My sister’s birthday is five days before Christmas, so we always joke that it’s not the Christmas season until her birthday has passed. She used to be more picky about it when she was younger, but now that she’s older she allows us to put up a Christmas tree and other Christmas decorations without sarcastic comment before her birthday.
Every Christmas day, my family opens presents at home before heading to my grandma’s house. She lives in town, so the drive only takes about five minutes. Once there, we meet up with all of my cousins and aunts and uncles. We always save our annual gift swap opening for after dinner.
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My home has 3 stockings hanging in the living room: one for me, one for my sister, and one for my dog. My dog is a big fan of the gift opening process, so we make sure to wrap each of her gifts individually so she gets to unwrap them on her own. We can’t put any presents in her stocking until Christmas morning, or else she will try to rip it down from the wall for her own personal celebration.
Every year the entire O’Donnell family (great aunts and uncles, first cousins, second cousins, grandparents, and friends (luckily or unfortunately for them, depending on the day) deemed family) gathers on the Saturday before Christmas. It’s a day of red sweaters, lots of food (my personal favorites include: Auntie Dee’s buffalo chicken dip, Grammie’s pineapple stuffing, Kelly’s chocolate trifle), and a yankee swap. The night is topped off when all 50ish of us squeeze into the living room, and my Grammie leads us through “The 12 Days of Christmas.” Everyone gets into small groups and takes on signing one of the days. Buppa always takes “Five golden rings,” and never fails to impress.
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Every Christmas season my dad and I trek over to Foxboro and get through the hallowed gates of Gillette Stadium to see the GOAT Tom Brady and his boys in action. This year will be the second year in a row that we attend a game on Christmas Eve. Hearing Mariah Carey’s “All I Want For Christmas Is You” inside Gillette Stadium is a surreal feeling.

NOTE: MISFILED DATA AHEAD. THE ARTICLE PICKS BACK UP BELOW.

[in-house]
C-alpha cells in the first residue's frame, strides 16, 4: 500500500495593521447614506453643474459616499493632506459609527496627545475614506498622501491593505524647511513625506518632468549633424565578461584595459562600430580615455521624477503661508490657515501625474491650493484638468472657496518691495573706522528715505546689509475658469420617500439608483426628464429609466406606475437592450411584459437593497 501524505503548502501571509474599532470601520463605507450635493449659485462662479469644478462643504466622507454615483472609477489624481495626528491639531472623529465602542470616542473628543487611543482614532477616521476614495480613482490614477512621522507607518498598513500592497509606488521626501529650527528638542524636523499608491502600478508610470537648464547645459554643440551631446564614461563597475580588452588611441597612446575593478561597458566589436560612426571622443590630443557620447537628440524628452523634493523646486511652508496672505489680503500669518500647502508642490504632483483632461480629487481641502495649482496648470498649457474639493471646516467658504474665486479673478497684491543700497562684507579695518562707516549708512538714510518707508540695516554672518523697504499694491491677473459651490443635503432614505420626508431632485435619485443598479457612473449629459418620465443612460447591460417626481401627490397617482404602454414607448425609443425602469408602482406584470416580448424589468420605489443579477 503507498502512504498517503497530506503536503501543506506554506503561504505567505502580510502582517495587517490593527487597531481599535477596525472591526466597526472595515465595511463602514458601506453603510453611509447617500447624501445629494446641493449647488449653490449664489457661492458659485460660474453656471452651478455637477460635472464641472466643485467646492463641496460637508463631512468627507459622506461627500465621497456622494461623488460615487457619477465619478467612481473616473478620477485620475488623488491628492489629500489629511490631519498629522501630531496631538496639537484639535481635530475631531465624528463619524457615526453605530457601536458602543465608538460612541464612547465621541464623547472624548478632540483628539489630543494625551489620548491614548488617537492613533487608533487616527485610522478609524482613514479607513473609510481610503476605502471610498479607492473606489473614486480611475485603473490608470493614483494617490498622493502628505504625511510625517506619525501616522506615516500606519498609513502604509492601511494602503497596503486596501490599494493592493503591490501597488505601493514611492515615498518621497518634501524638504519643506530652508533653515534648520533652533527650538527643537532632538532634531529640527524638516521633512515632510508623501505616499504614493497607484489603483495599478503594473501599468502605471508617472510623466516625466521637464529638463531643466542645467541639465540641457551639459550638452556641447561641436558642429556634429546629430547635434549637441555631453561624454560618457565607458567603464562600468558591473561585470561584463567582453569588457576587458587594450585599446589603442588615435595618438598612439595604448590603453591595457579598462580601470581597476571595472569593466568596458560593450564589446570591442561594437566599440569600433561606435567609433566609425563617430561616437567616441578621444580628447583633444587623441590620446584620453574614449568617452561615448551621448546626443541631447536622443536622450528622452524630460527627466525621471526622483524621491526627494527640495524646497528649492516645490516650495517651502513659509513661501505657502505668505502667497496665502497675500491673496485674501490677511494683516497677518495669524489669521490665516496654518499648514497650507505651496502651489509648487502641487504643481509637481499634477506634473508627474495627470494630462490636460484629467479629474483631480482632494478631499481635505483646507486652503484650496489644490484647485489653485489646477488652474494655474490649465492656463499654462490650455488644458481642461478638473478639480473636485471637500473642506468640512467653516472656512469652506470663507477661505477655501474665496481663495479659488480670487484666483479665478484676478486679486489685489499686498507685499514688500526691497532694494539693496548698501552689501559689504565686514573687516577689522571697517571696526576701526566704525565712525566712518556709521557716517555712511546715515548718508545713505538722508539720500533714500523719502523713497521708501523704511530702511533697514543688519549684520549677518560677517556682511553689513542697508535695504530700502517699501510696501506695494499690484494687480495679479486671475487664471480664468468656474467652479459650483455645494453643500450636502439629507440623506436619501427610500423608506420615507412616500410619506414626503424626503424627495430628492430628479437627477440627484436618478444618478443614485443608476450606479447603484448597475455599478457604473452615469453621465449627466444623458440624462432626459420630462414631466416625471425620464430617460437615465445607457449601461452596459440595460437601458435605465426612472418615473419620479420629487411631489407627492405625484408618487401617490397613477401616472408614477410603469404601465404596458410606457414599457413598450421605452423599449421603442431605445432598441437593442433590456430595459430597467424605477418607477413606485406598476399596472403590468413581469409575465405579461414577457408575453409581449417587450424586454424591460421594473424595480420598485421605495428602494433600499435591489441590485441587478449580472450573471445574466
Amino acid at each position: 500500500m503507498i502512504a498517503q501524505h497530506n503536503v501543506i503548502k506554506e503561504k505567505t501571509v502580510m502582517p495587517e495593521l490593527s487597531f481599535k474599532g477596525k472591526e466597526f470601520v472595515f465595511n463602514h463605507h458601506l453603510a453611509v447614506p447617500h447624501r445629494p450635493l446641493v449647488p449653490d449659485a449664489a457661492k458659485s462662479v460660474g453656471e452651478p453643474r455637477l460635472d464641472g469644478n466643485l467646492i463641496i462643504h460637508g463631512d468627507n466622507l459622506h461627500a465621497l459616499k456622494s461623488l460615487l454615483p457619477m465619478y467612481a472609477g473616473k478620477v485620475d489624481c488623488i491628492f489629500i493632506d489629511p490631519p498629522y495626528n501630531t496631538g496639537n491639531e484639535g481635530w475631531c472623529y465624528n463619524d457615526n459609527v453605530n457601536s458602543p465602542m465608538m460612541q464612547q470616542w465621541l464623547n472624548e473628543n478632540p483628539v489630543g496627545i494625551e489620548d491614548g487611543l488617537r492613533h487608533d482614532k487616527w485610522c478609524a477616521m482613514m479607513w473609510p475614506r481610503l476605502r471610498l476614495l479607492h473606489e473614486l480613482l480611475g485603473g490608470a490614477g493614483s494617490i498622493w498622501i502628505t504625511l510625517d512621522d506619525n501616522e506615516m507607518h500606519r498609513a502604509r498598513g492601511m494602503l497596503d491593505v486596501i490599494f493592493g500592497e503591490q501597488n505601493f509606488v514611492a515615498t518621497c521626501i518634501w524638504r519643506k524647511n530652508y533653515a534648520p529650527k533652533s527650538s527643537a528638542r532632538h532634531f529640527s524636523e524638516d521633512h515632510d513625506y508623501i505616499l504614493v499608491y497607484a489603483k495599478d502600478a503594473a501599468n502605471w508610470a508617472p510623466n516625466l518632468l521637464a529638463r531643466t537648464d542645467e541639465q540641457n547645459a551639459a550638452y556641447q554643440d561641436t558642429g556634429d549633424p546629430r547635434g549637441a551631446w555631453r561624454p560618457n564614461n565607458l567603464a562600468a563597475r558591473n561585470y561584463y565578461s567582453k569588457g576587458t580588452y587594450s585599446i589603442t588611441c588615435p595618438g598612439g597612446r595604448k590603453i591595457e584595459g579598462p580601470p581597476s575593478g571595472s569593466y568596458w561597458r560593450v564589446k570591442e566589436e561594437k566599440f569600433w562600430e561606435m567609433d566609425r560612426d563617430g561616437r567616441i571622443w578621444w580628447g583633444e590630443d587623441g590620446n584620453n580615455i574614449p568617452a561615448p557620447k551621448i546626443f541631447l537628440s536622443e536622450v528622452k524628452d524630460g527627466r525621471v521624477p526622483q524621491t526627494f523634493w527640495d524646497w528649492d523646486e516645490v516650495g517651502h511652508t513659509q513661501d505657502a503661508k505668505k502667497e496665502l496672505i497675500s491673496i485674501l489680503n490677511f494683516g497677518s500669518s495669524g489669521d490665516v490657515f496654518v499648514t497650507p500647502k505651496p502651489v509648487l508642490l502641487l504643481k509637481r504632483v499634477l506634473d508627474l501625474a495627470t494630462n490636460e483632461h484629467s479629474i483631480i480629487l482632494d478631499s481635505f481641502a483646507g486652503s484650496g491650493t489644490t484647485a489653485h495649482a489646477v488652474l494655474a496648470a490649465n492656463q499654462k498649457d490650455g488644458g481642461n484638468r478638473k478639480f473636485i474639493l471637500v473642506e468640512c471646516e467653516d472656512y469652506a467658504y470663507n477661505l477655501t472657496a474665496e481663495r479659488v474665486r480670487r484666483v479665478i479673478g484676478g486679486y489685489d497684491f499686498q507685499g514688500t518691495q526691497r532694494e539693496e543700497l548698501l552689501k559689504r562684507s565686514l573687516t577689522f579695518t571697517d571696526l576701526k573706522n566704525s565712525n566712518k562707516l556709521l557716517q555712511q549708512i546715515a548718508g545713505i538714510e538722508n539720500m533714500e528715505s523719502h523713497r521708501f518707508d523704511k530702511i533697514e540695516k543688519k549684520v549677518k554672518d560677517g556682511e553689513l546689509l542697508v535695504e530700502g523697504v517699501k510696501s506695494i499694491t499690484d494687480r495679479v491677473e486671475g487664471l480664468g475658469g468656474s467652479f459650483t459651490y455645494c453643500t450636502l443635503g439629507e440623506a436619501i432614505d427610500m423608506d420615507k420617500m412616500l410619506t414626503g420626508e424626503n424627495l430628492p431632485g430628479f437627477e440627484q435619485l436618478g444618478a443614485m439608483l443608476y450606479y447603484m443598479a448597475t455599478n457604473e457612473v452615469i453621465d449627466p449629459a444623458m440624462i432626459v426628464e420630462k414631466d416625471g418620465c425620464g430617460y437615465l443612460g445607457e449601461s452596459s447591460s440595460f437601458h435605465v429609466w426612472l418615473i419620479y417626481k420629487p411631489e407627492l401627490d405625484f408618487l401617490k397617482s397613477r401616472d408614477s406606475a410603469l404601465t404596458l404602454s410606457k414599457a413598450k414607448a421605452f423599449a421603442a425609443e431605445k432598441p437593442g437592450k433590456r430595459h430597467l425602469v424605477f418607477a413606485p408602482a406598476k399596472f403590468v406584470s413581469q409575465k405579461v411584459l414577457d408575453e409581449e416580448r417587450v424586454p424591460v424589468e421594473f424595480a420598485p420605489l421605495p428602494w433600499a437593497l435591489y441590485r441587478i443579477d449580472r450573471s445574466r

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Every Christmas Eve my family and I go to my grandma’s house to participate in an Italian-American Christmas Eve celebration called the Feast of the Seven Fishes. The tradition is much stricter in Italy, but the seven fish represent the abstinence of meat until actual Christmas Day. My grandma cooks seven different kinds of fish and we enjoy the fish with pasta with homemade shrimp and meat sauces. One of the fish we have is called Baccala (dried and salted cod), which is said to bring good fortune in the new year.
My family lives right down the street from a flower shop. So every year a few weeks before Christmas, we go there to get our christmas tree, we bring our really rusty, red wagon, with squeaky wheels down the main street we live on to the flower shop. My whole family walks around the christmas tree’s with our little red wagon while we try and find a tree. Once we find the perfect one, we have the florists wrap it up with rope, and we wheel our christmas tree in our little red wagon back to our house.
For New Year’s Eve a few years ago, a group of friends and I went swing dancing until midnight. It was us along with a bunch of people we didn’t know from the town the ballroom was in. Even though we hardly knew anyone, it was a great time dancing into the new year.